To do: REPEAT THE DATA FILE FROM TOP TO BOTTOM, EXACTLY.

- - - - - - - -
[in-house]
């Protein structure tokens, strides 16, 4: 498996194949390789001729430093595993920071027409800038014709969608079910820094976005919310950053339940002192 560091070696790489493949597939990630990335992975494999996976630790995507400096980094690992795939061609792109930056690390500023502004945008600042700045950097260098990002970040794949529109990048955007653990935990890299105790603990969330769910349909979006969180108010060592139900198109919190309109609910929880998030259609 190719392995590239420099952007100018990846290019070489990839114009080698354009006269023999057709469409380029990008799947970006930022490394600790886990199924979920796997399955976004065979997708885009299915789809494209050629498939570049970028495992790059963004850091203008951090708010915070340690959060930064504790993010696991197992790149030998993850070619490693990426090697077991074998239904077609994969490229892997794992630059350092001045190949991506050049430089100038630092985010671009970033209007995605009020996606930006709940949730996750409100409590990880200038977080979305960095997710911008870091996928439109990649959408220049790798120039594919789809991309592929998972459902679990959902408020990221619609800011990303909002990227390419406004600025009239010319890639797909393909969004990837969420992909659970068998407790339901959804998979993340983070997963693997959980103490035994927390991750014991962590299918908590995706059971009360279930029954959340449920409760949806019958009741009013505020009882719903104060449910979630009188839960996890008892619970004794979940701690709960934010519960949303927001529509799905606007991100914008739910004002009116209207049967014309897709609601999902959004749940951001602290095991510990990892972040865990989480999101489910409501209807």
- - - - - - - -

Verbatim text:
[in-house]
């Protein structure tokens, strides 16, 4: 498996194949390789001729430093595993920071027409800038014709969608079910820094976005919310950053339940002192 560091070696790489493949597939990630990335992975494999996976630790995507400096980094690992795939061609792109930056690390500023502004945008600042700045950097260098990002970040794949529109990048955007653990935990890299105790603990969330769910349909979006969180108010060592139900198109919190309109609910929880998030259609 190719392995590239420099952007100018990846290019070489990839114009080698354009006269023999057709469409380029990008799947970006930022490394600790886990199924979920796997399955976004065979997708885009299915789809494209050629498939570049970028495992790059963004850091203008951090708010915070340690959060930064504790993010696991197992790149030998993850070619490693990426090697077991074998239904077609994969490229892997794992630059350092001045190949991506050049430089100038630092985010671009970033209007995605009020996606930006709940949730996750409100409590990880200038977080979305960095997710911008870091996928439109990649959408220049790798120039594919789809991309592929998972459902679990959902408020990221619609800011990303909002990227390419406004600025009239010319890639797909393909969004990837969420992909659970068998407790339901959804998979993340983070997963693997959980103490035994927390991750014991962590299918908590995706059971009360279930029954959340449920409760949806019958009741009013505020009882719903104060449910979630009188839960996890008892619970004794979940701690709960934010519960949303927001529509799905606007991100914008739910004002009116209207049967014309897709609601999902959004749940951001602290095991510990990892972040865990989480999101489910409501209807």